How many times you tweet the name of an issue or candidate might determine who or what wins an election. But political activism is being duped into a false sense of … political activism. We've confused democracy with advocacy, and justifiable frustration with method and process. It's civic illiteracy. We expect tangible social or political change, but most Americans can't name all three branches of government and don't know who John Roberts is.
We can get elated all we want about people voting when they could watch it all unfold from home. But do they even know the full story beyond scripted 140-character billboards that fit into a smartphone? According to an analysis by Social Media Today, you'll see fewer likes on your Facebook page if you post messages that are longer than 140 characters; and Pew found that nearly 30 percent of the hottest YouTube videos were a minute or less.
And yet social media is essential. It holds enormous value and almost limitless community value, especially when it's used for the common good. I use it, you use it; many in the space understand the need for it. But political social networking sites and stratagems should not be viewed as the panacea to democracy's ills; that's the tail leading the horse. It is one necessary screw in the larger political-action toolbox.
Hence, first we need to reassess how we're defining political participation in the digital age and accept that it's not on a couch or in a coffeehouse or on a keyboard. Real participation is holistic … and dirty. The real value is when you touch lives in tangible ways, when the social media message is crystallized and takes radical shape on the kitchen table.
The true performance metric for social media is when it jumps from screen to political action committee to canvassing to volunteering to people on the street en masse or crowding legislative and regulatory offices en masse. And it shouldn't just be for one candidate, either. This is when you get lawmakers to shift from useless debt and deficit fights and focus on more important issues, like unemployment, income inequality and homelessness. That's when we might have a shot at reducing gas, food and college tuition prices in a way that's much more consequential than millions of WTFs, SMHs and other cute protestations in the online space.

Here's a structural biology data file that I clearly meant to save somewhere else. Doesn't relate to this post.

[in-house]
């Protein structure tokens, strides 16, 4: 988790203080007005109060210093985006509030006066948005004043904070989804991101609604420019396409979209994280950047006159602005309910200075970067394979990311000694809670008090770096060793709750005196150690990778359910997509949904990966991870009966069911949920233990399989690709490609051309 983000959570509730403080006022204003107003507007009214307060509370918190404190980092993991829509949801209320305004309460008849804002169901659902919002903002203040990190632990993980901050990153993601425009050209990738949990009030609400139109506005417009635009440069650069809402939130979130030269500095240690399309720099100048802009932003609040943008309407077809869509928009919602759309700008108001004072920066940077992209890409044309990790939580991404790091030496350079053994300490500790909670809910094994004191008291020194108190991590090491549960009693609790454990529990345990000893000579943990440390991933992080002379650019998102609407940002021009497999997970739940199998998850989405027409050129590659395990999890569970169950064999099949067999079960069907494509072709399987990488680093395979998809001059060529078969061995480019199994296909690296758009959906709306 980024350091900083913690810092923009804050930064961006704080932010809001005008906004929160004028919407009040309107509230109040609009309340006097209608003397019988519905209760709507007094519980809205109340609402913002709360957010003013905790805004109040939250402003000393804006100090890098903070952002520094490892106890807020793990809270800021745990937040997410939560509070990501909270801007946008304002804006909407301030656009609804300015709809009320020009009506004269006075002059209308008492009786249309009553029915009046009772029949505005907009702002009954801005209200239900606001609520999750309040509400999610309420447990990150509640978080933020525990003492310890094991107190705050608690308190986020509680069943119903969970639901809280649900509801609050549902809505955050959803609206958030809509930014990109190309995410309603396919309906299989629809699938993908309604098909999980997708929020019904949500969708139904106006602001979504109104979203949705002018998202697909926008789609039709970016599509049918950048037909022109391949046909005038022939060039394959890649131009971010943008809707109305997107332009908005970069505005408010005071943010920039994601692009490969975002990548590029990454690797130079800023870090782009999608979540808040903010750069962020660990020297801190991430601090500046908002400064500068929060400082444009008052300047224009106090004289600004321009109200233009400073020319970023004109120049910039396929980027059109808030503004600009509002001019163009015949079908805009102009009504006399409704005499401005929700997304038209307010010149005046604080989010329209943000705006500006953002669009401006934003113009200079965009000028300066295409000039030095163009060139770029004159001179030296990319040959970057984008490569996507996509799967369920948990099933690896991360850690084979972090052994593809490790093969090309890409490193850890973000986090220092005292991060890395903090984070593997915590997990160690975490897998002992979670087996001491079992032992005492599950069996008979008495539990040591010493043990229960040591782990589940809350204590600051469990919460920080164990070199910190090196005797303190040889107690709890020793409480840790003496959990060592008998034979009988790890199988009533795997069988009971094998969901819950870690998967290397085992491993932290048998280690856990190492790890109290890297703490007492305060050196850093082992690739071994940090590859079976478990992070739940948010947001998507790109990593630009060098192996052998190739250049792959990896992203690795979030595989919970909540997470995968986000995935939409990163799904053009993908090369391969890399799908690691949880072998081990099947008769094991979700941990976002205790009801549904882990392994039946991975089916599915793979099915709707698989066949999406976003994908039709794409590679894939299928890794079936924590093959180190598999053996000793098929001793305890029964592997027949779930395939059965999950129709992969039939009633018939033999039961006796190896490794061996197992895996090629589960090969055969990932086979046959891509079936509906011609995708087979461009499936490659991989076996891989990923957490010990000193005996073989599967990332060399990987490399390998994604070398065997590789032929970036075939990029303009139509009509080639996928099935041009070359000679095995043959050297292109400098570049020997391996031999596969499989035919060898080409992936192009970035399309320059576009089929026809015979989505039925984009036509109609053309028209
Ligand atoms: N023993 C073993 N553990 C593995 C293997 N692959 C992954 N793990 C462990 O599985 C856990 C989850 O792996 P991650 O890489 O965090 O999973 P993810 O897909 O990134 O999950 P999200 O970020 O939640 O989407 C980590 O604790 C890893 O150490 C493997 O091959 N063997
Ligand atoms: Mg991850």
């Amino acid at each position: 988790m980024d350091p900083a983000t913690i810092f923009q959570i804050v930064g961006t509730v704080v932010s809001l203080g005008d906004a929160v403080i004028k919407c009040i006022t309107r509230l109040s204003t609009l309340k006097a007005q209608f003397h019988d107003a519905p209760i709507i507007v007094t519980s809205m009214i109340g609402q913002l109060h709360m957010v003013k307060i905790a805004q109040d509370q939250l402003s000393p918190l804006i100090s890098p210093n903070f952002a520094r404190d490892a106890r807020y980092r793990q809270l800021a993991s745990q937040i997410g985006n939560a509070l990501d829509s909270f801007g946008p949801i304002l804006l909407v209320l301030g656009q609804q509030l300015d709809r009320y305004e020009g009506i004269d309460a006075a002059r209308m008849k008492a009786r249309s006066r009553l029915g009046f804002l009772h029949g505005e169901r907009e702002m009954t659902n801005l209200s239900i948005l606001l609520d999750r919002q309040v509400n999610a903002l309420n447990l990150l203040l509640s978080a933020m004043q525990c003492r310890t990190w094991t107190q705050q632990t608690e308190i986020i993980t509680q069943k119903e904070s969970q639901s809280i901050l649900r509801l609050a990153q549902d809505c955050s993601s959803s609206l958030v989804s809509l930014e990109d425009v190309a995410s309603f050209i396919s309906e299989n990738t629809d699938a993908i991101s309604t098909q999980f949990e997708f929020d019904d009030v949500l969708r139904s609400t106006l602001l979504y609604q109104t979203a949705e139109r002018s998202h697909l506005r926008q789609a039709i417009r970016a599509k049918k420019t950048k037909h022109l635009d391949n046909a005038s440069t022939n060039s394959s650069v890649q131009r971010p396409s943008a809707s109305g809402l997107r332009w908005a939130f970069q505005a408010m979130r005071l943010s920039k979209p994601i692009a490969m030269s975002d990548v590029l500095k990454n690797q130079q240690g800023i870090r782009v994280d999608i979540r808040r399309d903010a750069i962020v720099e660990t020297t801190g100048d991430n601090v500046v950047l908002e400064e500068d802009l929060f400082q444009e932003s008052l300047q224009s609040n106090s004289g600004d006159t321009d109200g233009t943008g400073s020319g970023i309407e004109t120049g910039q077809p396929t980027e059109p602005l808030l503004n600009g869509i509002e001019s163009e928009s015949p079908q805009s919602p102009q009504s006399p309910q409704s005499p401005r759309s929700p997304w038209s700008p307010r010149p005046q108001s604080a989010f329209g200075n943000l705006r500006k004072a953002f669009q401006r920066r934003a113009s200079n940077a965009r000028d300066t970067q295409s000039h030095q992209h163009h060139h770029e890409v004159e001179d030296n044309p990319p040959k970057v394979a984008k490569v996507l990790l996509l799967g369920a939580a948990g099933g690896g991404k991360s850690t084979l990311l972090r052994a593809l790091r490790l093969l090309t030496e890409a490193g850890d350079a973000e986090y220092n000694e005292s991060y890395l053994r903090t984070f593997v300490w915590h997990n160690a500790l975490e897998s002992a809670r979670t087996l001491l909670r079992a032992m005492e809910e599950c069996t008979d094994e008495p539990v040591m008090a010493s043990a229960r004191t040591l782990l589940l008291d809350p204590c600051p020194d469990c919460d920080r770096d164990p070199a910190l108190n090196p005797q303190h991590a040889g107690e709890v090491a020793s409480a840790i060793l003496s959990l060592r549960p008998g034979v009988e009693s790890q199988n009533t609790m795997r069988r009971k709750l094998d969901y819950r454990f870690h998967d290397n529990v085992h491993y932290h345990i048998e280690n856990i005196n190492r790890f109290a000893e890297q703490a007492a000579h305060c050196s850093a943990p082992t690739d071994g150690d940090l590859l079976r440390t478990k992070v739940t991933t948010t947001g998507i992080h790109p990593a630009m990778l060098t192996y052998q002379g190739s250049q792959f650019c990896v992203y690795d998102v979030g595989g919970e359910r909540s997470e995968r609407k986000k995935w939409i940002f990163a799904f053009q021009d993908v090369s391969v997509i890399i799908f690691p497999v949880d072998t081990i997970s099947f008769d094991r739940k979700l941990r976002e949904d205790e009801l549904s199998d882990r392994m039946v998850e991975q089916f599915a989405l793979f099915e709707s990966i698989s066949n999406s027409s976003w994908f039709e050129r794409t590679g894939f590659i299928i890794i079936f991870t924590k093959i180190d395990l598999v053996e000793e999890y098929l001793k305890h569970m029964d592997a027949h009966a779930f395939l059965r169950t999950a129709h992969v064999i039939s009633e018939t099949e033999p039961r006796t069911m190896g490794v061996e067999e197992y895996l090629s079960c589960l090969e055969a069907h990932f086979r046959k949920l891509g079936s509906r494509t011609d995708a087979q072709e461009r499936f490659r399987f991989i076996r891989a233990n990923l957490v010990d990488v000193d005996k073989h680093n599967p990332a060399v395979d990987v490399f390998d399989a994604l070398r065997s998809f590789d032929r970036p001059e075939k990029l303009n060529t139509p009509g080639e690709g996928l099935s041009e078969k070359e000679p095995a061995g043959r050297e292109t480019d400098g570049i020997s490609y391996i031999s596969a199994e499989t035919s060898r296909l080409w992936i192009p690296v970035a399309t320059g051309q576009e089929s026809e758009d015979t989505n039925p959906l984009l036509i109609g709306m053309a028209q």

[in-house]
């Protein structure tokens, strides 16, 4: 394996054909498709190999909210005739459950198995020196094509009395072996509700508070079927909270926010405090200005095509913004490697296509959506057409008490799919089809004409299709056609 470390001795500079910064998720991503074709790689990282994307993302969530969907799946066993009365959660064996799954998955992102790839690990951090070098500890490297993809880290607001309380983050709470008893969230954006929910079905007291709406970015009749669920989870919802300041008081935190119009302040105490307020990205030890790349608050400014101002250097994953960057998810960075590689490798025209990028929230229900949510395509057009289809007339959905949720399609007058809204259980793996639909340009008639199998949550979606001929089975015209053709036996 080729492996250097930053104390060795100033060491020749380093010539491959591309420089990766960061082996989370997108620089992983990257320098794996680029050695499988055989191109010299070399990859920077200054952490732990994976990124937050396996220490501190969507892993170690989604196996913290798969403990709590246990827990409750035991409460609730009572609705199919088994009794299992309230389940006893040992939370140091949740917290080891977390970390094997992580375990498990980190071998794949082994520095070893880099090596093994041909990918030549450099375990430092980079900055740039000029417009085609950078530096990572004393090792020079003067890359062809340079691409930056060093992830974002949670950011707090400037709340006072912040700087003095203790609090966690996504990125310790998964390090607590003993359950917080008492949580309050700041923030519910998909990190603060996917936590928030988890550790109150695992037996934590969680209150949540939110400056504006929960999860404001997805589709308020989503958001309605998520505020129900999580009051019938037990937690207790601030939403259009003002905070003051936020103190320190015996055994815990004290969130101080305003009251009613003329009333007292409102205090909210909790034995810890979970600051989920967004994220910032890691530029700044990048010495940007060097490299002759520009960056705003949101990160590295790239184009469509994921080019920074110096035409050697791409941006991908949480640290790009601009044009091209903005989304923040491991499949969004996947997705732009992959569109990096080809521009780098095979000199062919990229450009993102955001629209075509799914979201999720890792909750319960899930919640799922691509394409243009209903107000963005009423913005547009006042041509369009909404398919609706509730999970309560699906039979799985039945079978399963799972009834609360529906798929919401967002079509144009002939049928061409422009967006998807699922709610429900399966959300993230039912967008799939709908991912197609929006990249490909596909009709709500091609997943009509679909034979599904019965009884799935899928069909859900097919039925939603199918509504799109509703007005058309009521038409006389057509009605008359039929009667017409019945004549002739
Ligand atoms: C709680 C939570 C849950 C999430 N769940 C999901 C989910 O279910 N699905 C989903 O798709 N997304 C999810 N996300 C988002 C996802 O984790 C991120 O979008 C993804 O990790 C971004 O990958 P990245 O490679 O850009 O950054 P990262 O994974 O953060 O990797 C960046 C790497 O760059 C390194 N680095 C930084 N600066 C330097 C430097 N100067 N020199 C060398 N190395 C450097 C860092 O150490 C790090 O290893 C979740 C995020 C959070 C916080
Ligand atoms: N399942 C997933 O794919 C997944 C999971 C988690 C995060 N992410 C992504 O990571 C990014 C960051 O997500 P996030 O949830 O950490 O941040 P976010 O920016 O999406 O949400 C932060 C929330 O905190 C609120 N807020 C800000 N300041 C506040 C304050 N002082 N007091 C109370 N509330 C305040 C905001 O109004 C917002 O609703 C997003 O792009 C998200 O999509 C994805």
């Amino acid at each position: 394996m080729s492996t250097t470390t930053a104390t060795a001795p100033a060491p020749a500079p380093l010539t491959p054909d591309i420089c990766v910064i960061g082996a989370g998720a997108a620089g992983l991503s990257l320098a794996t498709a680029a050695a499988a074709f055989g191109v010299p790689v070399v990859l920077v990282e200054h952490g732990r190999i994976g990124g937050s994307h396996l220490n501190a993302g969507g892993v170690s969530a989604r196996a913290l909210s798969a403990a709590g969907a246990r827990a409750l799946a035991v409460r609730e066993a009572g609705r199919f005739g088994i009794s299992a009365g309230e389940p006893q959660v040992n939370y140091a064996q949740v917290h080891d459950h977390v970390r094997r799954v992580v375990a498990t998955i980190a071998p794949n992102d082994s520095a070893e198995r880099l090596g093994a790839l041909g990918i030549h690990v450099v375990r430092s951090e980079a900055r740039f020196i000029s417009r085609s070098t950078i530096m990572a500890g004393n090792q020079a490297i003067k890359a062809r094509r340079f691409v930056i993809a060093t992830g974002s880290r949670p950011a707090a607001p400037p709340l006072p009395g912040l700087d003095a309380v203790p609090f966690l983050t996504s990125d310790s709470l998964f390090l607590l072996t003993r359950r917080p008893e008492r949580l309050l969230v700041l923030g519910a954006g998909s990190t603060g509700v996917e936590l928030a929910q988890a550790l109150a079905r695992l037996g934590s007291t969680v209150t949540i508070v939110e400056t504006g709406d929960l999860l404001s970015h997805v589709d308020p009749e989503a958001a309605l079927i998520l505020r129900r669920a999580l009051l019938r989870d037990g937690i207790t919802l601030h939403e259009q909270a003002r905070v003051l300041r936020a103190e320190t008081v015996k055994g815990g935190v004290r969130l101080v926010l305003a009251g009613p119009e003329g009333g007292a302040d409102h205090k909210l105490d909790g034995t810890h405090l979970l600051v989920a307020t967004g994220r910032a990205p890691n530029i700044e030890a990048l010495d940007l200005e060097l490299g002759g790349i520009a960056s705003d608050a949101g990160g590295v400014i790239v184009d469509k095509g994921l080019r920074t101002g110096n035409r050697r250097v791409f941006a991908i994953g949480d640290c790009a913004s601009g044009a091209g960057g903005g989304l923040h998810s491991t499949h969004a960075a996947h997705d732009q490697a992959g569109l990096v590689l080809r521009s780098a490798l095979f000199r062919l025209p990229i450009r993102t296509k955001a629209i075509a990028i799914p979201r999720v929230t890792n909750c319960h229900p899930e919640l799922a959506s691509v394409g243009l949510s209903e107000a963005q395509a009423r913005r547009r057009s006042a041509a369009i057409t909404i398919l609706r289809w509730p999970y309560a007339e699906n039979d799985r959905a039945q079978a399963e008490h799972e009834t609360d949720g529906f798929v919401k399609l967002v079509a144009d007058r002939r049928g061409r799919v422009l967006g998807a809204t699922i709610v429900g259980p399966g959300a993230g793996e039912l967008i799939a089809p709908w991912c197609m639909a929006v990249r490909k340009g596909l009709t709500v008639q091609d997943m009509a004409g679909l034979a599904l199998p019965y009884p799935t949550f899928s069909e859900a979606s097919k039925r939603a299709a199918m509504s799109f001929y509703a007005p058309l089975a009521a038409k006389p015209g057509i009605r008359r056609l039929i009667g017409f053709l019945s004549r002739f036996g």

Our voices are louder, but our attention spans are shorter. We're celebrating an increase in youth political engagement, but few know anything about politics beyond what's in front of them — and even that won't get the time of day unless it's A-listed or trending. In the constantly evolving digital space where we're compelled to keep up with and join the latest social media thing, we're jumping from one tweet, retweet and reply to the next before we even know what's going on.
Charles D. Ellison is a veteran political strategist, Washington correspondent for the Philadelphia Tribune and chief political correspondent for Uptown magazine. Sure, he tweets, too.
Charles D. Ellison is a veteran political strategist and a contributing editor at The Root. He is also Washington correspondent for the Philadelphia Tribune, a frequent contributor to The Hill, the weekly Washington insider for WDAS-FM in Philadelphia and host of The Ellison Report, a weekly public-affairs magazine broadcast and podcast on WEAA 88.9 FM Baltimore. Follow him on Twitter.